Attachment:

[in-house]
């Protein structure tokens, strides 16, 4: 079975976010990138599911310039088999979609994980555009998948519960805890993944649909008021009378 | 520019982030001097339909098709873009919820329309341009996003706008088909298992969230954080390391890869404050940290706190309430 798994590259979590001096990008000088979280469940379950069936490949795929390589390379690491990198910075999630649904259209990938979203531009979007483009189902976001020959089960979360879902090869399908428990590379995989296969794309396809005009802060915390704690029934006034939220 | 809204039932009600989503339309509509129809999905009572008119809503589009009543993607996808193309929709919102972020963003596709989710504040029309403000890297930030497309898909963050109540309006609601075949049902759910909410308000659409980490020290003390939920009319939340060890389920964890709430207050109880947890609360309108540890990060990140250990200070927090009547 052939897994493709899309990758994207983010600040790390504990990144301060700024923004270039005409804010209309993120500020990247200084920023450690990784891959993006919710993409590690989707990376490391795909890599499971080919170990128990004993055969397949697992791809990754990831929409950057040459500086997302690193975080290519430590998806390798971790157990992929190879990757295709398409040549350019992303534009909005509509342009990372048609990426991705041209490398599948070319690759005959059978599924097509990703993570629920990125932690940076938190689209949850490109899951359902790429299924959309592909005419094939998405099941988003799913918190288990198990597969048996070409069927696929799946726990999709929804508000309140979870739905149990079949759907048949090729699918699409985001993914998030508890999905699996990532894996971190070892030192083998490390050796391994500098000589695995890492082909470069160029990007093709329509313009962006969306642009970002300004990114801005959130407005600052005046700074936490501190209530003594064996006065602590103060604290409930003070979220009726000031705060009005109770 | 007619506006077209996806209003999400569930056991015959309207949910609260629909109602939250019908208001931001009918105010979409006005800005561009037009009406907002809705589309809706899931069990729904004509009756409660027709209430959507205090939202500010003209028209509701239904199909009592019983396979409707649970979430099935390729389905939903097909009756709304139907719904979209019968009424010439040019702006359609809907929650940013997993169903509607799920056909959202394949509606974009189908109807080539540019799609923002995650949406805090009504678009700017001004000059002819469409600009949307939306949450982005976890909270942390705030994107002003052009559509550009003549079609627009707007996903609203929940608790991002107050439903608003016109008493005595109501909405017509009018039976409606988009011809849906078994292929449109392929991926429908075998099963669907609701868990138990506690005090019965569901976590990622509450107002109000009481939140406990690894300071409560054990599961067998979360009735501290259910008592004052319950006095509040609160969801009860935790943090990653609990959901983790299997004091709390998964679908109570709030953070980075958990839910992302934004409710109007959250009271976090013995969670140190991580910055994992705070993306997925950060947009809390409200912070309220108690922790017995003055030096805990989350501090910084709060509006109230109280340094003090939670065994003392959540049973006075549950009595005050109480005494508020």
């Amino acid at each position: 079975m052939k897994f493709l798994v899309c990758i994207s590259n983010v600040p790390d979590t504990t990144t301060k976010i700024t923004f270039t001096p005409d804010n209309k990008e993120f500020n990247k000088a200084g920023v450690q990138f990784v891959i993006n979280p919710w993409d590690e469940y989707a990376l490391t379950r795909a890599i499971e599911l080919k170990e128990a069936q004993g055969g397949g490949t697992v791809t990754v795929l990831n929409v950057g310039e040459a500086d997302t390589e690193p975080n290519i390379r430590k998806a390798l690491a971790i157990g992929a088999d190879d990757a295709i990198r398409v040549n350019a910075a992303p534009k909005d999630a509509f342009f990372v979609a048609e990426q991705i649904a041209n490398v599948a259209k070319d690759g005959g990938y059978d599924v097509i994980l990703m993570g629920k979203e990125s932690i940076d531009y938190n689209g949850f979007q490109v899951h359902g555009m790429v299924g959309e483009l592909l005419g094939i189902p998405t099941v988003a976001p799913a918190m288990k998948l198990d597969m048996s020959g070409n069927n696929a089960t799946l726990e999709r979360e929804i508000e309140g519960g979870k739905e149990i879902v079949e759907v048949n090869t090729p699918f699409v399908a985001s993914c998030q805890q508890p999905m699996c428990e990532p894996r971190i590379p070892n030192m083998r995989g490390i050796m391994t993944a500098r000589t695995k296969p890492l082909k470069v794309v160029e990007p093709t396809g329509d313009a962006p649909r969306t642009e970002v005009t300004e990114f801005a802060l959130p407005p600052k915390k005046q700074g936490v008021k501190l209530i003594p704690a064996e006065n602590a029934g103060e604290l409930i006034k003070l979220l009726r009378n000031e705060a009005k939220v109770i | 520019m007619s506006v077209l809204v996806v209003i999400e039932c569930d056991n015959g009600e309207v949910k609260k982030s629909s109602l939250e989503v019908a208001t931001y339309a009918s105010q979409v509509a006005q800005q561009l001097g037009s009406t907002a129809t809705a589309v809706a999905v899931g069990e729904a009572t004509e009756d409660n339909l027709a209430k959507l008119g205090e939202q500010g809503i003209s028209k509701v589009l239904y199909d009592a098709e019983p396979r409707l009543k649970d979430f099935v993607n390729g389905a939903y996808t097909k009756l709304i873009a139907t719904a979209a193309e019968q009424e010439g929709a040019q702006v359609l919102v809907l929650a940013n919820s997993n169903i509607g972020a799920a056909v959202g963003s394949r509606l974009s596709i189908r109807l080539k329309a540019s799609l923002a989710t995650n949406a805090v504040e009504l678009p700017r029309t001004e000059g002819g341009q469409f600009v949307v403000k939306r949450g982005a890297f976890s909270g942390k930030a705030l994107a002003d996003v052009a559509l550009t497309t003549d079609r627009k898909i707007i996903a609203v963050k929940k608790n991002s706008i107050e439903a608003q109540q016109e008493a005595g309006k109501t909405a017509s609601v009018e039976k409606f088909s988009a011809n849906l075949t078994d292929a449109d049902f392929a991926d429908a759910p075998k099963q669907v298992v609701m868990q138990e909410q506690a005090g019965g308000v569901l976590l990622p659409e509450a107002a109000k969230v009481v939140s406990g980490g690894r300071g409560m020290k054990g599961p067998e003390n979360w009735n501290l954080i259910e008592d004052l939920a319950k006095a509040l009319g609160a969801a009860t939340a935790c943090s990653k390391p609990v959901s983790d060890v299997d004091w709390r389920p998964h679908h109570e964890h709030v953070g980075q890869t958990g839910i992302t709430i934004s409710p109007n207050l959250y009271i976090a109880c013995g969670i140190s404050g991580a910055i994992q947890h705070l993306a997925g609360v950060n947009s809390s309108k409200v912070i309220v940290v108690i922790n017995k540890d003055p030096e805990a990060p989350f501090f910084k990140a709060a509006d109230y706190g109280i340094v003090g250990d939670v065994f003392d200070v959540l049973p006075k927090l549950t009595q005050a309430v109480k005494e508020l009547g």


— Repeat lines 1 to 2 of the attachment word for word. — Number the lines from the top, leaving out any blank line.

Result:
[in-house]
């Protein structure tokens, strides 16, 4: 079975976010990138599911310039088999979609994980555009998948519960805890993944649909008021009378 | 520019982030001097339909098709873009919820329309341009996003706008088909298992969230954080390391890869404050940290706190309430 798994590259979590001096990008000088979280469940379950069936490949795929390589390379690491990198910075999630649904259209990938979203531009979007483009189902976001020959089960979360879902090869399908428990590379995989296969794309396809005009802060915390704690029934006034939220 | 809204039932009600989503339309509509129809999905009572008119809503589009009543993607996808193309929709919102972020963003596709989710504040029309403000890297930030497309898909963050109540309006609601075949049902759910909410308000659409980490020290003390939920009319939340060890389920964890709430207050109880947890609360309108540890990060990140250990200070927090009547 052939897994493709899309990758994207983010600040790390504990990144301060700024923004270039005409804010209309993120500020990247200084920023450690990784891959993006919710993409590690989707990376490391795909890599499971080919170990128990004993055969397949697992791809990754990831929409950057040459500086997302690193975080290519430590998806390798971790157990992929190879990757295709398409040549350019992303534009909005509509342009990372048609990426991705041209490398599948070319690759005959059978599924097509990703993570629920990125932690940076938190689209949850490109899951359902790429299924959309592909005419094939998405099941988003799913918190288990198990597969048996070409069927696929799946726990999709929804508000309140979870739905149990079949759907048949090729699918699409985001993914998030508890999905699996990532894996971190070892030192083998490390050796391994500098000589695995890492082909470069160029990007093709329509313009962006969306642009970002300004990114801005959130407005600052005046700074936490501190209530003594064996006065602590103060604290409930003070979220009726000031705060009005109770 | 007619506006077209996806209003999400569930056991015959309207949910609260629909109602939250019908208001931001009918105010979409006005800005561009037009009406907002809705589309809706899931069990729904004509009756409660027709209430959507205090939202500010003209028209509701239904199909009592019983396979409707649970979430099935390729389905939903097909009756709304139907719904979209019968009424010439040019702006359609809907929650940013997993169903509607799920056909959202394949509606974009189908109807080539540019799609923002995650949406805090009504678009700017001004000059002819469409600009949307939306949450982005976890909270942390705030994107002003052009559509550009003549079609627009707007996903609203929940608790991002107050439903608003016109008493005595109501909405017509009018039976409606988009011809849906078994292929449109392929991926429908075998099963669907609701868990138990506690005090019965569901976590990622509450107002109000009481939140406990690894300071409560054990599961067998979360009735501290259910008592004052319950006095509040609160969801009860935790943090990653609990959901983790299997004091709390998964679908109570709030953070980075958990839910992302934004409710109007959250009271976090013995969670140190991580910055994992705070993306997925950060947009809390409200912070309220108690922790017995003055030096805990989350501090910084709060509006109230109280340094003090939670065994003392959540049973006075549950009595005050109480005494508020």